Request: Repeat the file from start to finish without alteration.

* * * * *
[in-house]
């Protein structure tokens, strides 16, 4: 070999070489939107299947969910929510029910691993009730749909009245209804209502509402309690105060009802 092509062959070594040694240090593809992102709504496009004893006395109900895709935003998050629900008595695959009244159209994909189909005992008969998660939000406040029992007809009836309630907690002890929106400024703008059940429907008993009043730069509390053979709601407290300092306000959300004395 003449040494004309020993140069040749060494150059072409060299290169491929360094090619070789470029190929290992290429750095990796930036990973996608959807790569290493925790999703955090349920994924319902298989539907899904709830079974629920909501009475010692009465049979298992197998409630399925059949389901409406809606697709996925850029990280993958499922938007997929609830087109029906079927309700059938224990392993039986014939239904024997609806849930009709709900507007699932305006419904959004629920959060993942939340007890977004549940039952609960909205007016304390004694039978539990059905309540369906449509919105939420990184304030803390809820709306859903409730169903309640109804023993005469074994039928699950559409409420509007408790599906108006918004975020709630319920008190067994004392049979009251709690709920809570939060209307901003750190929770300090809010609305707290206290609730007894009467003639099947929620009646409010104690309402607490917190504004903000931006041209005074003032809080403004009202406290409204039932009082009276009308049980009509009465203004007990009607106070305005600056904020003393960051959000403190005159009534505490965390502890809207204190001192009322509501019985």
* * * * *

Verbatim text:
[in-house]
């Protein structure tokens, strides 16, 4: 070999070489939107299947969910929510029910691993009730749909009245209804209502509402309690105060009802 092509062959070594040694240090593809992102709504496009004893006395109900895709935003998050629900008595695959009244159209994909189909005992008969998660939000406040029992007809009836309630907690002890929106400024703008059940429907008993009043730069509390053979709601407290300092306000959300004395 003449040494004309020993140069040749060494150059072409060299290169491929360094090619070789470029190929290992290429750095990796930036990973996608959807790569290493925790999703955090349920994924319902298989539907899904709830079974629920909501009475010692009465049979298992197998409630399925059949389901409406809606697709996925850029990280993958499922938007997929609830087109029906079927309700059938224990392993039986014939239904024997609806849930009709709900507007699932305006419904959004629920959060993942939340007890977004549940039952609960909205007016304390004694039978539990059905309540369906449509919105939420990184304030803390809820709306859903409730169903309640109804023993005469074994039928699950559409409420509007408790599906108006918004975020709630319920008190067994004392049979009251709690709920809570939060209307901003750190929770300090809010609305707290206290609730007894009467003639099947929620009646409010104690309402607490917190504004903000931006041209005074003032809080403004009202406290409204039932009082009276009308049980009509009465203004007990009607106070305005600056904020003393960051959000403190005159009534505490965390502890809207204190001192009322509501019985």